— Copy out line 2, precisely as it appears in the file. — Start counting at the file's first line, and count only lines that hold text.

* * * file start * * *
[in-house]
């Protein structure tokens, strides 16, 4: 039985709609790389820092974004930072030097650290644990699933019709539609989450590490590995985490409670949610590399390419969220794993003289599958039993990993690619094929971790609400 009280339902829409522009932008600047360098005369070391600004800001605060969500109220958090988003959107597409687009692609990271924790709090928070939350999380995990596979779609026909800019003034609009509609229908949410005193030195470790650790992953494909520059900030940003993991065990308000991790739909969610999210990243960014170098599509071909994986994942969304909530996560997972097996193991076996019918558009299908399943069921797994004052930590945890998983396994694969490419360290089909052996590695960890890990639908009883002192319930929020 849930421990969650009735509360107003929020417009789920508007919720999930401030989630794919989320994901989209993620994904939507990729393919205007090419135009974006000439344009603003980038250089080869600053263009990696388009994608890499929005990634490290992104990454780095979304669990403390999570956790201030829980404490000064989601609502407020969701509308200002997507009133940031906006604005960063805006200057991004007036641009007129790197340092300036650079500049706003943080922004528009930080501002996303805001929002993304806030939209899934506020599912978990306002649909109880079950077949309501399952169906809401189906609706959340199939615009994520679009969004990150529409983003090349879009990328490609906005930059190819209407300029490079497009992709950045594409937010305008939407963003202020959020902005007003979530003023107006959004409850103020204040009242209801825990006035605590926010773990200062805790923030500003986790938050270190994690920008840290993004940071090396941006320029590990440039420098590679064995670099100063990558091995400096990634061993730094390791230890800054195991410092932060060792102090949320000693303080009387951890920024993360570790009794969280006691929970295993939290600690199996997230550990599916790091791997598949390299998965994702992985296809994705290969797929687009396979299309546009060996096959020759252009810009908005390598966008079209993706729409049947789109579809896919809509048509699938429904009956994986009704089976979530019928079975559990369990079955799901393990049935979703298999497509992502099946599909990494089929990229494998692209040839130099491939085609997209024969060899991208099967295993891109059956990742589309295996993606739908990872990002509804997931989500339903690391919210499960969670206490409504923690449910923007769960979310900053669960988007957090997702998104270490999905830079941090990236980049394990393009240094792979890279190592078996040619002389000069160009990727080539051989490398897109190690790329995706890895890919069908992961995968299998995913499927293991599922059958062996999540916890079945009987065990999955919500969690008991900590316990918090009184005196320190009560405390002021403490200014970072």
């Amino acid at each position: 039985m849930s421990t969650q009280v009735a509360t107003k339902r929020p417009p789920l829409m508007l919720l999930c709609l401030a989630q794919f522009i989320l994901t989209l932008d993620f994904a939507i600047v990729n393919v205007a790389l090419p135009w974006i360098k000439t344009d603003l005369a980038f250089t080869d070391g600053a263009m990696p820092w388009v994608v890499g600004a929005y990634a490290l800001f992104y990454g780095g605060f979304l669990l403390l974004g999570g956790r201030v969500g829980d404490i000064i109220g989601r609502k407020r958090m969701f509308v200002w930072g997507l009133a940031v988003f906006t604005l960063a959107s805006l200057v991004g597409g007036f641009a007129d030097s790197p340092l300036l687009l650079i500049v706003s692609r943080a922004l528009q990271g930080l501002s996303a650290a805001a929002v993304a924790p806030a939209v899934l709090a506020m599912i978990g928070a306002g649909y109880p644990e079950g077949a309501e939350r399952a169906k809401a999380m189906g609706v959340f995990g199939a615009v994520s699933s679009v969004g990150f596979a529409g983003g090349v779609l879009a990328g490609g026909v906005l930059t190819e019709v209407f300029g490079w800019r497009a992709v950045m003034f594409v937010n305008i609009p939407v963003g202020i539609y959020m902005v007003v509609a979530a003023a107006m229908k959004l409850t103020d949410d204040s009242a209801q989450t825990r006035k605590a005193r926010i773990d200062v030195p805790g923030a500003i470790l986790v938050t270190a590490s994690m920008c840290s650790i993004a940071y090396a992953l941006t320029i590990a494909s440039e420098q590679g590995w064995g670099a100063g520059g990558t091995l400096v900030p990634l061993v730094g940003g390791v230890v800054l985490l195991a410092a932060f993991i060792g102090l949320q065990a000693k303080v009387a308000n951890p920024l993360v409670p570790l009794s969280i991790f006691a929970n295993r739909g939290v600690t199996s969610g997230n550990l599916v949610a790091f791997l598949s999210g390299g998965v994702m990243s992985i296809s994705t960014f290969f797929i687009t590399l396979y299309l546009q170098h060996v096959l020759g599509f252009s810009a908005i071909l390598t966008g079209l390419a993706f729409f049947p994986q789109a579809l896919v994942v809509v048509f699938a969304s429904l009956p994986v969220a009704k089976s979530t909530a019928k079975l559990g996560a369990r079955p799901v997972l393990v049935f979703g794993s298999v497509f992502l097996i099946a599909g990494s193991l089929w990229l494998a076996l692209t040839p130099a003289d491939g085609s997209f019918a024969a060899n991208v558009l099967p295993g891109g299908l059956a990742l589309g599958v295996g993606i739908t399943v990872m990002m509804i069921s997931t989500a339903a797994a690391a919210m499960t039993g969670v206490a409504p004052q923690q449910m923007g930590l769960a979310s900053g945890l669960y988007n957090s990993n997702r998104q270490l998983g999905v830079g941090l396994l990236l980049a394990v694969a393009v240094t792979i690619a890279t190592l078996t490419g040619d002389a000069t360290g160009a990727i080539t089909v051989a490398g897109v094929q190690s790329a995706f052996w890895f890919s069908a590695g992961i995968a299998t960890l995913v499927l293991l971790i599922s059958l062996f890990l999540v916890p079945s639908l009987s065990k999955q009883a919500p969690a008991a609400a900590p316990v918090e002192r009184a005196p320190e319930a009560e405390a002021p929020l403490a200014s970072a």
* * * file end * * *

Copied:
């Protein structure tokens, strides 16, 4: 039985709609790389820092974004930072030097650290644990699933019709539609989450590490590995985490409670949610590399390419969220794993003289599958039993990993690619094929971790609400 009280339902829409522009932008600047360098005369070391600004800001605060969500109220958090988003959107597409687009692609990271924790709090928070939350999380995990596979779609026909800019003034609009509609229908949410005193030195470790650790992953494909520059900030940003993991065990308000991790739909969610999210990243960014170098599509071909994986994942969304909530996560997972097996193991076996019918558009299908399943069921797994004052930590945890998983396994694969490419360290089909052996590695960890890990639908009883002192319930929020 849930421990969650009735509360107003929020417009789920508007919720999930401030989630794919989320994901989209993620994904939507990729393919205007090419135009974006000439344009603003980038250089080869600053263009990696388009994608890499929005990634490290992104990454780095979304669990403390999570956790201030829980404490000064989601609502407020969701509308200002997507009133940031906006604005960063805006200057991004007036641009007129790197340092300036650079500049706003943080922004528009930080501002996303805001929002993304806030939209899934506020599912978990306002649909109880079950077949309501399952169906809401189906609706959340199939615009994520679009969004990150529409983003090349879009990328490609906005930059190819209407300029490079497009992709950045594409937010305008939407963003202020959020902005007003979530003023107006959004409850103020204040009242209801825990006035605590926010773990200062805790923030500003986790938050270190994690920008840290993004940071090396941006320029590990440039420098590679064995670099100063990558091995400096990634061993730094390791230890800054195991410092932060060792102090949320000693303080009387951890920024993360570790009794969280006691929970295993939290600690199996997230550990599916790091791997598949390299998965994702992985296809994705290969797929687009396979299309546009060996096959020759252009810009908005390598966008079209993706729409049947789109579809896919809509048509699938429904009956994986009704089976979530019928079975559990369990079955799901393990049935979703298999497509992502099946599909990494089929990229494998692209040839130099491939085609997209024969060899991208099967295993891109059956990742589309295996993606739908990872990002509804997931989500339903690391919210499960969670206490409504923690449910923007769960979310900053669960988007957090997702998104270490999905830079941090990236980049394990393009240094792979890279190592078996040619002389000069160009990727080539051989490398897109190690790329995706890895890919069908992961995968299998995913499927293991599922059958062996999540916890079945009987065990999955919500969690008991900590316990918090009184005196320190009560405390002021403490200014970072």